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The best things about travelling

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rafting family holiday Peru

The joy of travelling

As Andean Trails’ Tom prepares to go on holiday to Spain’s Cabo de Gata, he thinks back to long travels, short travels, all travelling – and what he the feelings that he misses about them all.

 

He writes:

“Some of things that I miss and love about travelling when I’m at home are similar to the things I miss about home when travelling…

 

The planning

When at home, it’s the gazing at the map and wondering what those contours mean, where one night I’ll lay my head, where I’ll enjoy the sunset.

While on the roads, it’s wondering if there’s a bus from town to town, whether the boat will go after the storms, choosing between beach or mountains or city or landscape. Half my travel is in done in my head in the planning, the expectation then the realisation.

 

The journey

I never get excited about the trip during transit. Airports, queues, flights; they are all part of the process of getting me to where I want to be.

I still want to get through immigration and then.

That’s it.

I’m. On. Holiday. I miss that moment of the gates opening and the whirl of the new place, usually a busy city, overwhelming the senses.

 

New food

A home and away category here, but nothing can compare with the sights and smells of another city, country or continent to get those curious taste buds and olfactory organs jangling.

I never thought I’d eat guinea pig, never knew avocado could be a milkshake or that insects were lovely when roasted. Who knew a cheese pasty was the source of national pride in Bulgaria? Or that in Jakarta living snakes are currently sliding around in crates whose lid is a frying pan, and that pan will be the last thing they see on earth.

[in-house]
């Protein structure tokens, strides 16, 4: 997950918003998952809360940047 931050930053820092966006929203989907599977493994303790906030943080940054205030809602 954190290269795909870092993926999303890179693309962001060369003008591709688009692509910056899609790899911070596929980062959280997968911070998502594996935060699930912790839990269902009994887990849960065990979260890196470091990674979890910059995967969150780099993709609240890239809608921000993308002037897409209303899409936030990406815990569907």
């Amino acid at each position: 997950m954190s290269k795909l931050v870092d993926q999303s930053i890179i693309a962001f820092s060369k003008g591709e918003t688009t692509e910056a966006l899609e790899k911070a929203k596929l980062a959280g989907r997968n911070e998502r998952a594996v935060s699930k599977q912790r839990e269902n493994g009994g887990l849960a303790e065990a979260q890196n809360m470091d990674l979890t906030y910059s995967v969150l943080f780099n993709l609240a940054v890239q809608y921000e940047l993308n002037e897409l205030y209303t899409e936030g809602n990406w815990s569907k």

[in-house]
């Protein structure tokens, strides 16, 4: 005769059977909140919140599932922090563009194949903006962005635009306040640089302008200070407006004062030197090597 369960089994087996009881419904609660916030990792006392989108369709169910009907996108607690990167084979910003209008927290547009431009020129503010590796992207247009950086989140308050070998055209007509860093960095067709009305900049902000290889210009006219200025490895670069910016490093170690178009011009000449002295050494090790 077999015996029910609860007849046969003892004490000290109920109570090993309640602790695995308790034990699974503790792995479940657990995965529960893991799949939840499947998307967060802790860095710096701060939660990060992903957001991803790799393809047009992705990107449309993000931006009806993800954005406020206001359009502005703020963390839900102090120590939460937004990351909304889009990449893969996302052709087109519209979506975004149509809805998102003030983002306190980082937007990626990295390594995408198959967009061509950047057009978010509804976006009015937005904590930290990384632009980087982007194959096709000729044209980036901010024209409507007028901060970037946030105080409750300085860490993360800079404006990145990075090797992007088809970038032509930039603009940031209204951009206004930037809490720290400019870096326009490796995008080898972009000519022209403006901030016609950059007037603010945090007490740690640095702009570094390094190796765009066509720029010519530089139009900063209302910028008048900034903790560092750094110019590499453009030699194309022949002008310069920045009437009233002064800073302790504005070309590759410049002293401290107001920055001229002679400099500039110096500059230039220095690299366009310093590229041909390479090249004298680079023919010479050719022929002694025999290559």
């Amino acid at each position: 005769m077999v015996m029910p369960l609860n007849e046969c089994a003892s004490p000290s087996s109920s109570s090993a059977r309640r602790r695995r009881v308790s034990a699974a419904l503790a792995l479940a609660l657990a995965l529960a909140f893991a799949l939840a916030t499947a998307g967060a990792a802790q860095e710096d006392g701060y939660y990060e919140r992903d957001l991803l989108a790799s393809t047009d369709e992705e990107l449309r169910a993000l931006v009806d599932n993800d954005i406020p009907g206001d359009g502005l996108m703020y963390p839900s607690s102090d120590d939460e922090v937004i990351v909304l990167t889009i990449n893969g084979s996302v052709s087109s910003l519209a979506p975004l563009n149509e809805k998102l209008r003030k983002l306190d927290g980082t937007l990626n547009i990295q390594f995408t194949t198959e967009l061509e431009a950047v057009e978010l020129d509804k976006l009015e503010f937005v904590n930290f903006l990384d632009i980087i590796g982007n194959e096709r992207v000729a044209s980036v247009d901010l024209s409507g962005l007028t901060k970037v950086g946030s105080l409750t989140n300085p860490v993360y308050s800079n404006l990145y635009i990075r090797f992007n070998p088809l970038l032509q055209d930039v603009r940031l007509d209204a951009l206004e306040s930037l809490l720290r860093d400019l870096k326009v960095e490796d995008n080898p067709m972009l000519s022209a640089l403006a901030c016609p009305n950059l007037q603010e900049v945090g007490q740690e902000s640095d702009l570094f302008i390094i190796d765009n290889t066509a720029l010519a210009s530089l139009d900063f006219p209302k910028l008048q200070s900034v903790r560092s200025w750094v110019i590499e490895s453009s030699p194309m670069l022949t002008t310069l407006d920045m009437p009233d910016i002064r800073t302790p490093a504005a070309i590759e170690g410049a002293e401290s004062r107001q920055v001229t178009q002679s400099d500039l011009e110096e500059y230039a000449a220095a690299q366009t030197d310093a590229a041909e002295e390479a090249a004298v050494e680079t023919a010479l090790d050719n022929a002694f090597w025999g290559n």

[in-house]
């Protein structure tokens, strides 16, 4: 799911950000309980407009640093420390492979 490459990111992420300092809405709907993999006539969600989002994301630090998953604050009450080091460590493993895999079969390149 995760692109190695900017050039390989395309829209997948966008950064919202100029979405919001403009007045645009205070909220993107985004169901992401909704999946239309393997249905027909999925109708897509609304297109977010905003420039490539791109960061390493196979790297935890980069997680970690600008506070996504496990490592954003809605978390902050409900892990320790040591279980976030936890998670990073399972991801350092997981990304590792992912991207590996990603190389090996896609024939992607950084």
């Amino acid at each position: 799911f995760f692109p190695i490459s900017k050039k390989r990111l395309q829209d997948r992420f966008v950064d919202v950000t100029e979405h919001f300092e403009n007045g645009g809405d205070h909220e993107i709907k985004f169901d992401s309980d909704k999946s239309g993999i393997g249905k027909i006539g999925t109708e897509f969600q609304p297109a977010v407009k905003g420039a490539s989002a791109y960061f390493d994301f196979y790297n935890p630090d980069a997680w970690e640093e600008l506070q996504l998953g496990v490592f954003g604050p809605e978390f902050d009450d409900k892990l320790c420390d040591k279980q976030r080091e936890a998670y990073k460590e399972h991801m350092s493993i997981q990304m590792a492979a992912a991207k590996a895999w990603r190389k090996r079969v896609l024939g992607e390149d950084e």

Or just going to your favourite restaurant when it refreshes the menu. For me it’s that idea and process of change.

 

The ‘What shall I do today?’

Mainly applicable to the being away category but slips into the weekends and evenings at home too, it is exactly that which it says.

On trips of more than a month, it’s not that you waste time, it’s just you can melt into it and mould it, bend it and really enjoy it for what it is.

Doing something today may mean doing nothing and thinking about tomorrow (or not), or rushing around three bus companies to get tickets, or heading to a local festival.

It may mean bumping into a stranger and ending with dinner in their family home. It’s the unknown (where you are, locals) mixed with the known (you/your thoughts).

 

The going without (living on the basics)

Some of this is deliberate, some is not.

The first month of a long trip I do fall into the spending-it-like-water trap. Following the first sharp intake of breath at the bank balance, it’s not that you’ll be tight, it’s just that some things stop being important.

I find I soon stop worrying about the flashy restaurant on the terrace, the luxury coffees, the internet. I’m happy just watching people in plazas or heading to the hills with a tent and some camping food.

It’s not self-denial, it’s realising, with your slim line backpack, that life, really, is quote slim line and uncomplicated. So you don’t need to carry that 52-inch plasma TV dream on your shoulders, wherever you are.

 

Not working

I love my job here at Andean Trails (I suspect lots of other people would like it too!), but nothing beats a weekend, a holiday, an early finish a couple of weeks or a year off. That feeling of saying goodbye work and hello señor holiday.

Which is exactly what I’ll be doing after posting this!”

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